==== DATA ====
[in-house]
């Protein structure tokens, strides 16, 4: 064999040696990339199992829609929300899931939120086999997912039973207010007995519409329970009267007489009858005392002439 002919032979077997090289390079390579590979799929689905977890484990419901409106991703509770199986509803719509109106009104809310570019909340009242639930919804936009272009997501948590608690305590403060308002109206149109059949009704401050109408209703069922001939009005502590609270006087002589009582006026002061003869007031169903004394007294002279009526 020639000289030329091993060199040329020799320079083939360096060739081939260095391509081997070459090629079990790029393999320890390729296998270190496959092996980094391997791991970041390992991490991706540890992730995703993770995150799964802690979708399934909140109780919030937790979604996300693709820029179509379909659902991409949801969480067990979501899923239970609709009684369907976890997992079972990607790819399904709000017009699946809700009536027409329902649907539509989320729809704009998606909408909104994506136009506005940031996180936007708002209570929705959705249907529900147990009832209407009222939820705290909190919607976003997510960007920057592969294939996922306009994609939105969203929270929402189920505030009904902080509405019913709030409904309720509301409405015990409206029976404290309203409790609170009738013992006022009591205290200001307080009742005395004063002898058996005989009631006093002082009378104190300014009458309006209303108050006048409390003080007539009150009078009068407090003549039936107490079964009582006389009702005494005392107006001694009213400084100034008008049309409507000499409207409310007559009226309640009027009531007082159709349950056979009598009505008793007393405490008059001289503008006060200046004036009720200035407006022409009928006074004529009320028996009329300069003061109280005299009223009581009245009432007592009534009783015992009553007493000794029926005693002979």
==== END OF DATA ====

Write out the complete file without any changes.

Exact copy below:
[in-house]
């Protein structure tokens, strides 16, 4: 064999040696990339199992829609929300899931939120086999997912039973207010007995519409329970009267007489009858005392002439 002919032979077997090289390079390579590979799929689905977890484990419901409106991703509770199986509803719509109106009104809310570019909340009242639930919804936009272009997501948590608690305590403060308002109206149109059949009704401050109408209703069922001939009005502590609270006087002589009582006026002061003869007031169903004394007294002279009526 020639000289030329091993060199040329020799320079083939360096060739081939260095391509081997070459090629079990790029393999320890390729296998270190496959092996980094391997791991970041390992991490991706540890992730995703993770995150799964802690979708399934909140109780919030937790979604996300693709820029179509379909659902991409949801969480067990979501899923239970609709009684369907976890997992079972990607790819399904709000017009699946809700009536027409329902649907539509989320729809704009998606909408909104994506136009506005940031996180936007708002209570929705959705249907529900147990009832209407009222939820705290909190919607976003997510960007920057592969294939996922306009994609939105969203929270929402189920505030009904902080509405019913709030409904309720509301409405015990409206029976404290309203409790609170009738013992006022009591205290200001307080009742005395004063002898058996005989009631006093002082009378104190300014009458309006209303108050006048409390003080007539009150009078009068407090003549039936107490079964009582006389009702005494005392107006001694009213400084100034008008049309409507000499409207409310007559009226309640009027009531007082159709349950056979009598009505008793007393405490008059001289503008006060200046004036009720200035407006022409009928006074004529009320028996009329300069003061109280005299009223009581009245009432007592009534009783015992009553007493000794029926005693002979």